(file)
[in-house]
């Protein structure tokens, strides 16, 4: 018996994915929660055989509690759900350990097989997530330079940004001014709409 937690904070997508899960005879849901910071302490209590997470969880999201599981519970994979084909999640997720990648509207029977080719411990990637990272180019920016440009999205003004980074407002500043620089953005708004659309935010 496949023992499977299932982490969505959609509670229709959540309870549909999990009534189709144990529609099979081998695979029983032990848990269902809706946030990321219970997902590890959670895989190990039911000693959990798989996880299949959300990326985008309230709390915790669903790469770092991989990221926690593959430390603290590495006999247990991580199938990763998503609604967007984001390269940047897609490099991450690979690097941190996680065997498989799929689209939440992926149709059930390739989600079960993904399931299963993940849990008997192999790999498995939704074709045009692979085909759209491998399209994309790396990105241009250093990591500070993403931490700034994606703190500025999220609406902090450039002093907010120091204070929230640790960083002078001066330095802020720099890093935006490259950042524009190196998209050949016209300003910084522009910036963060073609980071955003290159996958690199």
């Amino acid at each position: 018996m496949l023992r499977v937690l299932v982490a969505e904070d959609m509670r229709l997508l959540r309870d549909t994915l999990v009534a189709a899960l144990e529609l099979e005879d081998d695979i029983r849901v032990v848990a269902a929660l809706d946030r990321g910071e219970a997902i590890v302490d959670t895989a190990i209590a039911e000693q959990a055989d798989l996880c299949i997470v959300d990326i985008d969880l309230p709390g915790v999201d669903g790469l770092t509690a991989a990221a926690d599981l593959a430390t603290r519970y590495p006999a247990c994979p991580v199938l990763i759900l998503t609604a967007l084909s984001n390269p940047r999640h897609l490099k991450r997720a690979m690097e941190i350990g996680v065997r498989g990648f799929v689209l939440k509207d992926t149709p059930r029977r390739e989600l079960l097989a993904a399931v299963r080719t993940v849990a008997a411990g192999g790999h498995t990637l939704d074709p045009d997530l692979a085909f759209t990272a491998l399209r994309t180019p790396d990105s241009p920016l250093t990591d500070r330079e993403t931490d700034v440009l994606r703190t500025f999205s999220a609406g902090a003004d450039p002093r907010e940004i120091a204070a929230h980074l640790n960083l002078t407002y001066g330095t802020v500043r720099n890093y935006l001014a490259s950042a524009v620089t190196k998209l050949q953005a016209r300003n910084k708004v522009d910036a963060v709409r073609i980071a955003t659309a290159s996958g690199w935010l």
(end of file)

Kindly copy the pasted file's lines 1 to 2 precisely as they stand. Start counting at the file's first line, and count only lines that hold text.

[in-house]
């Protein structure tokens, strides 16, 4: 018996994915929660055989509690759900350990097989997530330079940004001014709409 937690904070997508899960005879849901910071302490209590997470969880999201599981519970994979084909999640997720990648509207029977080719411990990637990272180019920016440009999205003004980074407002500043620089953005708004659309935010 496949023992499977299932982490969505959609509670229709959540309870549909999990009534189709144990529609099979081998695979029983032990848990269902809706946030990321219970997902590890959670895989190990039911000693959990798989996880299949959300990326985008309230709390915790669903790469770092991989990221926690593959430390603290590495006999247990991580199938990763998503609604967007984001390269940047897609490099991450690979690097941190996680065997498989799929689209939440992926149709059930390739989600079960993904399931299963993940849990008997192999790999498995939704074709045009692979085909759209491998399209994309790396990105241009250093990591500070993403931490700034994606703190500025999220609406902090450039002093907010120091204070929230640790960083002078001066330095802020720099890093935006490259950042524009190196998209050949016209300003910084522009910036963060073609980071955003290159996958690199």